The cornerstone of St. Audoen's Church was laid in July 1841. Like St. Paul's it is of a neoclassical design, this time Byrne opting for Corinthian columns. And like St. Paul's, it features three statues atop the pediment. A particular challenge in the design was the building of the church on a steep slope. To compensate, the church has a double-level crypt.

Byrne was a council member of the Royal Institute of the Architects of Ireland between 1842–1843 and 1846-1854. In 1847 he became a fellow and later a vice president between 1855 and 1864. He was also a vice patron to the Aged and Infirm Carpenters' Asylum between 1842 and 1847. A member of the Society of Irish Artists from 1845 to 1849 and an architect to the Trustees of the Royal Exchange between 1847 and 1851.

He lived in Blackrock at 3 Waltham Terrace from 1855 until he died on 10 January 1864. He was buried in the family plot at Glasnevin cemetery.

The parish priest of the Rathmines Church, William Meagher gave a eulogy of Byrne, “Of this gifted man whose talents and disinterested care have laid us under such obligations, of him who designed the portico of St Paul's and erected the majestic shrine of St Audoen's and the solemn cathedral-like pile of St James and the bold and beauteous dome of Our Lady of Refuge, of the accomplished and good and generous Patrick Byrne how truly may it not be said that he regarded the beauties of classical and mediaeval art with equal reverence, studied their several excellencies with equal assiduity & wrought upon the principles of both with equally supereminent success.”

Other churches by Patrick Byrne in chronological order.

St. Paul's, Arran Quay, Dublin (1835–1841) St. Audoen's, High Street, Dublin (1841–1852) St. John the Baptist, Blackrock, Dublin (1842–1845) St. James, James's Street, Dublin (1844–1854) Mary Immaculate Refuge of Sinners, Rathmines, Dublin (1850–1856) Church of the Immaculate Conception (Adam and Eve's), Merchant's Quay, Dublin (1852) St. Assam's Church, Raheny, Dublin (1859–1864) St. Nicholas of Myra (Without), Francis Street, Dublin (1860) Major enhancements to the existing church

GARVILLE ROAD IN RATHGARJANUARY 2022

During this visit I did not have time to explore Garville Road and Garville Avenue but I will revisit the area later in the month as I have the use of a house in Rathgar for a few weeks.

Rathgar is a largely residential suburb with amenities that include primary and secondary schools, nursing homes, child-care and sports facilities, and public transport to the city centre. The housing stock largely comprises red-brick late Georgian and Victorian era terraces and much of the area lies within an architectural conservation zone.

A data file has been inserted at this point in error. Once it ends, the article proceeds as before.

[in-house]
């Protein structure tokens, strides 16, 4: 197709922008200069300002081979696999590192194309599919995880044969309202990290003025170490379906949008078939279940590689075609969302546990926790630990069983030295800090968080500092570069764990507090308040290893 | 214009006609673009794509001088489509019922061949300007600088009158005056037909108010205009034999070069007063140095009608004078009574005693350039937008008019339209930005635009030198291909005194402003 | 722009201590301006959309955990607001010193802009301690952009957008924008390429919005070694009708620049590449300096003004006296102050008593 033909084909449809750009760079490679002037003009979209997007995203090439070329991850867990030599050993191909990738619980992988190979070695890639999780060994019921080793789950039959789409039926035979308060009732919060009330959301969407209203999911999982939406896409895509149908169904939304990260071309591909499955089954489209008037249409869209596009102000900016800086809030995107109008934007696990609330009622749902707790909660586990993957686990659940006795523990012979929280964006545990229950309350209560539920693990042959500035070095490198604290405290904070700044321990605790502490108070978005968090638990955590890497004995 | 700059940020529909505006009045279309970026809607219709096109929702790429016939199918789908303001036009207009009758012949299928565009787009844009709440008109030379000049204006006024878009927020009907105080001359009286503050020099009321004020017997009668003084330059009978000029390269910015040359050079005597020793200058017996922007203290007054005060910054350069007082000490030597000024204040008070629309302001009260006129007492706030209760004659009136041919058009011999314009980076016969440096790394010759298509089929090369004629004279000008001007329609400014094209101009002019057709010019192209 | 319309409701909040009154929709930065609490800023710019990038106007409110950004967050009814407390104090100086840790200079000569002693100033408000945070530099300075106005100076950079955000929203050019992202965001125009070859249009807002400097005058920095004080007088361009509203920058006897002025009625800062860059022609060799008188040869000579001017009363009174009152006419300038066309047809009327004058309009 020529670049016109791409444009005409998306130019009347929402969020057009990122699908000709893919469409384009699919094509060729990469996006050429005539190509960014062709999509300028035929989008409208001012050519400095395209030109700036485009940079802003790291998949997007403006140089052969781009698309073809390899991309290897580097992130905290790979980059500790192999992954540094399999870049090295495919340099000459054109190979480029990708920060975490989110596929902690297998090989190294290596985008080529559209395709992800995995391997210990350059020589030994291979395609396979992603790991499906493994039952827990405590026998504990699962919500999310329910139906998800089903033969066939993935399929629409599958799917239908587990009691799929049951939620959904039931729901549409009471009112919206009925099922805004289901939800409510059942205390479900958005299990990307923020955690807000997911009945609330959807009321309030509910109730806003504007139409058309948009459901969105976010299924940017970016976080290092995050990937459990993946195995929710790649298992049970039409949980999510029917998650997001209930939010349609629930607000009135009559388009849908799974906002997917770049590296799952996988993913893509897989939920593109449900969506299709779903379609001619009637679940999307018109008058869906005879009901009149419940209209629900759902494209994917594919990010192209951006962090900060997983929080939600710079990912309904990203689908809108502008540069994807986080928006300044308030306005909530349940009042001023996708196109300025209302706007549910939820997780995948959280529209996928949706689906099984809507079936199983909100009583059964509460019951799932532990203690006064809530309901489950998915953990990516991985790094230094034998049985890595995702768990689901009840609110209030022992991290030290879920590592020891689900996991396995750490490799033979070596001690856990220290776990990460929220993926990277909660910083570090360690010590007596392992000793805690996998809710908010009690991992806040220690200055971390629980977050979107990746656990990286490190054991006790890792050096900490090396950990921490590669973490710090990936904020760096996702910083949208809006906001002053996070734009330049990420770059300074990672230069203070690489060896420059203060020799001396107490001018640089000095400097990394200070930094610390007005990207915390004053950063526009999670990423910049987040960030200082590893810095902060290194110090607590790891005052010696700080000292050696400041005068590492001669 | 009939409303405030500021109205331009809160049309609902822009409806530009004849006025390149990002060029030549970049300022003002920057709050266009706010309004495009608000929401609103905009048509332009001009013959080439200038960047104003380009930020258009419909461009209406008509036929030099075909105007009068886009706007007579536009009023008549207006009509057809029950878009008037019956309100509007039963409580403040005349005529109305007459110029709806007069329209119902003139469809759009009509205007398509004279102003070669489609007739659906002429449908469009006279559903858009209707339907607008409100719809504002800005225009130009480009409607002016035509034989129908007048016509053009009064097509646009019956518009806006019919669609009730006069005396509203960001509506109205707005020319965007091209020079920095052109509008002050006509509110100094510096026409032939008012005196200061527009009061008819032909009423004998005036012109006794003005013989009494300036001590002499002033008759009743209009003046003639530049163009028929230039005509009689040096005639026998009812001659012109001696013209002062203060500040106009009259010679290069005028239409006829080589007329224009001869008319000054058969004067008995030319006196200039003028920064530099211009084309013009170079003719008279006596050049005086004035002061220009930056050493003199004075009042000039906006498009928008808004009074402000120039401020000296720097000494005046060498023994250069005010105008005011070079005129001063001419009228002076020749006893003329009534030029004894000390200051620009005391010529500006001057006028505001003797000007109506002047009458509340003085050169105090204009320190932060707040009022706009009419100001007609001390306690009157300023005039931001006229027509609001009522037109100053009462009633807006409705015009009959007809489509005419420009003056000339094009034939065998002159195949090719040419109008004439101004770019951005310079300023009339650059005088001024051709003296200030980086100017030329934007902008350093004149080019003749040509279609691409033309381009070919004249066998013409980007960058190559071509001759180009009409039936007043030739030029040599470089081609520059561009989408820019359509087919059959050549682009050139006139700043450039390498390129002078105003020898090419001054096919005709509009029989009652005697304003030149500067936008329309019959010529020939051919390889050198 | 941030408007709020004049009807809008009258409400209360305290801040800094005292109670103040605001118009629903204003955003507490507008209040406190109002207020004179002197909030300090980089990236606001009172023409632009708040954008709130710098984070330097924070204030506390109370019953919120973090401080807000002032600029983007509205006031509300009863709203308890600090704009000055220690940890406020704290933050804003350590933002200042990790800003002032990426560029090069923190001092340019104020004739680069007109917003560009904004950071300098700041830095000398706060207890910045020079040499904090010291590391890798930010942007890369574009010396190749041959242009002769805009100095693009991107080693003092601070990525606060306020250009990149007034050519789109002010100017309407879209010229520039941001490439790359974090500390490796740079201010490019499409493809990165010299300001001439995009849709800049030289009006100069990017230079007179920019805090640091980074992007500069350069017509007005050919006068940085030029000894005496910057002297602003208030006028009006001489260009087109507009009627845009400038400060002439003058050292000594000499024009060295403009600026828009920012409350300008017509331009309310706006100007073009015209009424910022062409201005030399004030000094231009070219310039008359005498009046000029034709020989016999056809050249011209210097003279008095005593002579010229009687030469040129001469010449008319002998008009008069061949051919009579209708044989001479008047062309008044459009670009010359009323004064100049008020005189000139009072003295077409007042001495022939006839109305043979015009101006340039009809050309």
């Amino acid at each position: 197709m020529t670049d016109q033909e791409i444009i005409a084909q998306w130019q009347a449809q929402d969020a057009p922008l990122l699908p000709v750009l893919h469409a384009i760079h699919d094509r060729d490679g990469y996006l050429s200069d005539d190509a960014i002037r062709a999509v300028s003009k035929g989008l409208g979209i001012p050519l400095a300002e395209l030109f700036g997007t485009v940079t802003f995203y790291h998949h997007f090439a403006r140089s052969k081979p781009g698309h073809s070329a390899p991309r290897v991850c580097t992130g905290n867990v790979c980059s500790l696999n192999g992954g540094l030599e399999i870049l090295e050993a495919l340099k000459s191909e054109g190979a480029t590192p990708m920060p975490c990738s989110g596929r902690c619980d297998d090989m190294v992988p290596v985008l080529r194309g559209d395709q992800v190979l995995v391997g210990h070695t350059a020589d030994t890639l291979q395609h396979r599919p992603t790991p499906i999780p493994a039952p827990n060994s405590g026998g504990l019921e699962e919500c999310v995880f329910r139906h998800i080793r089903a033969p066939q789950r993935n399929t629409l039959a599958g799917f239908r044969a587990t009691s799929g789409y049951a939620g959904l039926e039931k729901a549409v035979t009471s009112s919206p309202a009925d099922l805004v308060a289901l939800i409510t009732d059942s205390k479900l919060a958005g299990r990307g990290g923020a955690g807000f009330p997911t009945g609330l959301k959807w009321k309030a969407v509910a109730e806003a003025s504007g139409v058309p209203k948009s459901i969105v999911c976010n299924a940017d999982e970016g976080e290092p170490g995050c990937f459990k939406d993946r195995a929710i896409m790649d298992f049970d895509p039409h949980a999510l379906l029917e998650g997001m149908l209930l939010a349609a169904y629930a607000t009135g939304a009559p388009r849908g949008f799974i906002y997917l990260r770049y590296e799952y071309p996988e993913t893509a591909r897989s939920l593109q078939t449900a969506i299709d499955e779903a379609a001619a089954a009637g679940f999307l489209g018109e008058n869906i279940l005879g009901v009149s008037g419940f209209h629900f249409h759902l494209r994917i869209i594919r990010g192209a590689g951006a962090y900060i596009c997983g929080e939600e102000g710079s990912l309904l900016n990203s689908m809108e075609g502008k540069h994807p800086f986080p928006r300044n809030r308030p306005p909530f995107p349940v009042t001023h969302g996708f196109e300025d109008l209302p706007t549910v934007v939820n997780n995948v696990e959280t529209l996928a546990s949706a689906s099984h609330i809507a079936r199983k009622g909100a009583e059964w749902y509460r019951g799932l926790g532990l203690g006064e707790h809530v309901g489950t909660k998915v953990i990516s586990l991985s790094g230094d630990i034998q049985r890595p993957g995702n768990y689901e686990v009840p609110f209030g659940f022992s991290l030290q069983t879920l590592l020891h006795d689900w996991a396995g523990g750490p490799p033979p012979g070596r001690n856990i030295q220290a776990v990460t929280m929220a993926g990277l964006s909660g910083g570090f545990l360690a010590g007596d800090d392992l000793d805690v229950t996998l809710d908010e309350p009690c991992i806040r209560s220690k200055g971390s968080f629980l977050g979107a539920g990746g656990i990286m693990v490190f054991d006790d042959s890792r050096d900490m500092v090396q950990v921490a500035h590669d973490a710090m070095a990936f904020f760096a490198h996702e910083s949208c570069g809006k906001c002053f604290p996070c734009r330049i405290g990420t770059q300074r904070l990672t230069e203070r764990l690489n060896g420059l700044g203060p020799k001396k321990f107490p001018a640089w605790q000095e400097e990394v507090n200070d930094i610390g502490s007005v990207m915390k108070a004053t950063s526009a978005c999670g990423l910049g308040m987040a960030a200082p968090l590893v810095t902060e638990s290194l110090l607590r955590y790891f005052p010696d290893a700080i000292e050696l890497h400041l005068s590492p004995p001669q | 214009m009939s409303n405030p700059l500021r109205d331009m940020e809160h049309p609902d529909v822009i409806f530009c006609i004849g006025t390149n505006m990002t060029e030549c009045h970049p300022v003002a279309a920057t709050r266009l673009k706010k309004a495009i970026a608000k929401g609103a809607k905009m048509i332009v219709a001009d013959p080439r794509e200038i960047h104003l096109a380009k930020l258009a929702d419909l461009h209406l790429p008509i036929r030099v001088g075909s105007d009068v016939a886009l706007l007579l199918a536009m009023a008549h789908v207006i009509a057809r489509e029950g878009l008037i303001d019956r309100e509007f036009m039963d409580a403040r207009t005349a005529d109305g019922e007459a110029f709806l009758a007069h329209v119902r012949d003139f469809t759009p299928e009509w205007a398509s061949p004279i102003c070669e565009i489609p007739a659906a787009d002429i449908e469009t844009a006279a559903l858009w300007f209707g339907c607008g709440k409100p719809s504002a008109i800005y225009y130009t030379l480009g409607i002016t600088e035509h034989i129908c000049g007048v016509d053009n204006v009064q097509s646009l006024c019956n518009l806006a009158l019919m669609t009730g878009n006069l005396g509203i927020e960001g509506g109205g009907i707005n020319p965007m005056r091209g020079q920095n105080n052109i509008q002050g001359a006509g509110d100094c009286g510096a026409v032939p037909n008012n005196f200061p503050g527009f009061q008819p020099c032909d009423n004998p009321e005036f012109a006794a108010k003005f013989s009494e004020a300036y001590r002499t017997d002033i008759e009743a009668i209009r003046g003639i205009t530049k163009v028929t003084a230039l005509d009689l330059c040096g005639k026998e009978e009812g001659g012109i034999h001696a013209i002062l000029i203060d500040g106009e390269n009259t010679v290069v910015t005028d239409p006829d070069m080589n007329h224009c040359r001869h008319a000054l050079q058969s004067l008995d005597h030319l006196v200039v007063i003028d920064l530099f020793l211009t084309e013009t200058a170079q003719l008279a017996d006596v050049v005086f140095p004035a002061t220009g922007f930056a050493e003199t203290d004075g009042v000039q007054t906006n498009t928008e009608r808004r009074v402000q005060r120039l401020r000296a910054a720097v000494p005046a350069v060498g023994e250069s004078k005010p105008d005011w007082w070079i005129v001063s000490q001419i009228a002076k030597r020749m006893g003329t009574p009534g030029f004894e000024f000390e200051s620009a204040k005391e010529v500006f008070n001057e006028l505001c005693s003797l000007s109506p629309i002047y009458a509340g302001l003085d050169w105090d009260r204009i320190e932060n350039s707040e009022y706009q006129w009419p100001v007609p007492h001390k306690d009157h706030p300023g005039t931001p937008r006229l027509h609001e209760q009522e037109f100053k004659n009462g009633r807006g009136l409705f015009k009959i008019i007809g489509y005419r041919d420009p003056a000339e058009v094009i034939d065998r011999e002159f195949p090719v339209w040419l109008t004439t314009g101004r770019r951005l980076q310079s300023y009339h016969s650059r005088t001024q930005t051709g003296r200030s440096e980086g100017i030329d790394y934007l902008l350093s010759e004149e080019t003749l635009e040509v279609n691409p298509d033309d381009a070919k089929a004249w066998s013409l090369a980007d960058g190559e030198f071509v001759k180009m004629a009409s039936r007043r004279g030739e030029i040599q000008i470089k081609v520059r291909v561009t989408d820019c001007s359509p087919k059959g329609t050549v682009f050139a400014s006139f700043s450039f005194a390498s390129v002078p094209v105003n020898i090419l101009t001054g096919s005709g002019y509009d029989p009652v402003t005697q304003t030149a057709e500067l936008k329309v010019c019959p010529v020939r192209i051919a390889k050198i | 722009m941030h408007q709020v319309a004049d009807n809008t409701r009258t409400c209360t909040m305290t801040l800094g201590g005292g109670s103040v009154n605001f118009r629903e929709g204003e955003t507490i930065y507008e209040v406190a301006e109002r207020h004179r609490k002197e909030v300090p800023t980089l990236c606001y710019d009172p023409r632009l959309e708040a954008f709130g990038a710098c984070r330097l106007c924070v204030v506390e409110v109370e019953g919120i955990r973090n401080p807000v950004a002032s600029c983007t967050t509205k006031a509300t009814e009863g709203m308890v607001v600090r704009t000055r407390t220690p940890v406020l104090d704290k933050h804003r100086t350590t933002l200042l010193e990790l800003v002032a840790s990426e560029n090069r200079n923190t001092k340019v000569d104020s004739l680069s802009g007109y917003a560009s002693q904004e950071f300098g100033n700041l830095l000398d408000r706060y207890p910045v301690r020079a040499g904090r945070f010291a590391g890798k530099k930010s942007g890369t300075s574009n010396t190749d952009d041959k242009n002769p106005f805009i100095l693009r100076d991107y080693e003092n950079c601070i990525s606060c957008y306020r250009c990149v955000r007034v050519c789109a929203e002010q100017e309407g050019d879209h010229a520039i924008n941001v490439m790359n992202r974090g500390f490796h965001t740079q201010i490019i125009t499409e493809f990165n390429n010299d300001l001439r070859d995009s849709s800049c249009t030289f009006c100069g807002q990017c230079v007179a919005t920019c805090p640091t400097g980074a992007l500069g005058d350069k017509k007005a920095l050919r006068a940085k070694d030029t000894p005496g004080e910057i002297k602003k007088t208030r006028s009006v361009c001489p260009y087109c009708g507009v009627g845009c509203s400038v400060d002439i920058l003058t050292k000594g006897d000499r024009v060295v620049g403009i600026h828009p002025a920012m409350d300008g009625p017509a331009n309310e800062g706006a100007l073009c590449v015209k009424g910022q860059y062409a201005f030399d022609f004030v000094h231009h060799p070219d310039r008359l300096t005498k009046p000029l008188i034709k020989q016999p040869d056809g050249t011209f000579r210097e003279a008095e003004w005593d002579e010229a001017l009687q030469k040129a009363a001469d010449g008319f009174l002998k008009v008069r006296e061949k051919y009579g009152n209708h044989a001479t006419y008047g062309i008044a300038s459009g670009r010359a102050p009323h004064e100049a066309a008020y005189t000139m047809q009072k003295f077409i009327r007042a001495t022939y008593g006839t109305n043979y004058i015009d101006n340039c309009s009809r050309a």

One of the main schools in the area is The High School, Dublin, which moved to the area from its original location on Harcourt Street in 1971. The High School follows a liberal Anglican heritage,[8] but also has students of Jewish heritage. Other schools include Stratford College on Zion Road, which was founded in the 1950s by members of the Jewish Community in Dublin. St Louis High School, Rathmines was opened in 1913 and provides education for girls.[ It is a member of The Le Cheile Schools Trust. St Mary's College, which provides education for boys, have sports facilities in Kenilworth Square, Rathgar. The rest of the school is in Rathmines. Rathgar is also the home of a school called Rathgar Junior School.

Rathgar has a number of retail outlets, including a small Supervalu supermarket, and several restaurants.

MAXWELL ROADRATHGAR - RATHMINES

Maxwell Road is frequently described as being midway between the villages of Rathgar and Rathmines. It is off Frankfort Avenue which is in Rathgar but my grandmother, who lived on Frankfort Avenue, considered Maxwell Road to be lower on the social scale as it was, in her opinion, in Rathmines. My grandmother did mention that a famous gentleman known as "God On A Bike" lived on Maxwell Road.

Charles Powell lived in a detached house on Maxwell Road with two dogs. He was frequently seen riding round Dublin on a bicycle and because of his beard he was known, locally, as 'God on a bike'. He was the favoured architect of the Dublin Jesuits, who in 1911 commissioned him to design their University Hostel in Hatch Street, a Gothic building in bright red brick, rising conspicuously above the neighbouring terraces. He died 1956 although his last work to be recorded in the Irish Builder, an addition to Rosary House, Harold's Cross, dates from 1957, while his churches at Rathangan and Caragh, Co. Kildare, were not opened until 1958.and 1960 respectively.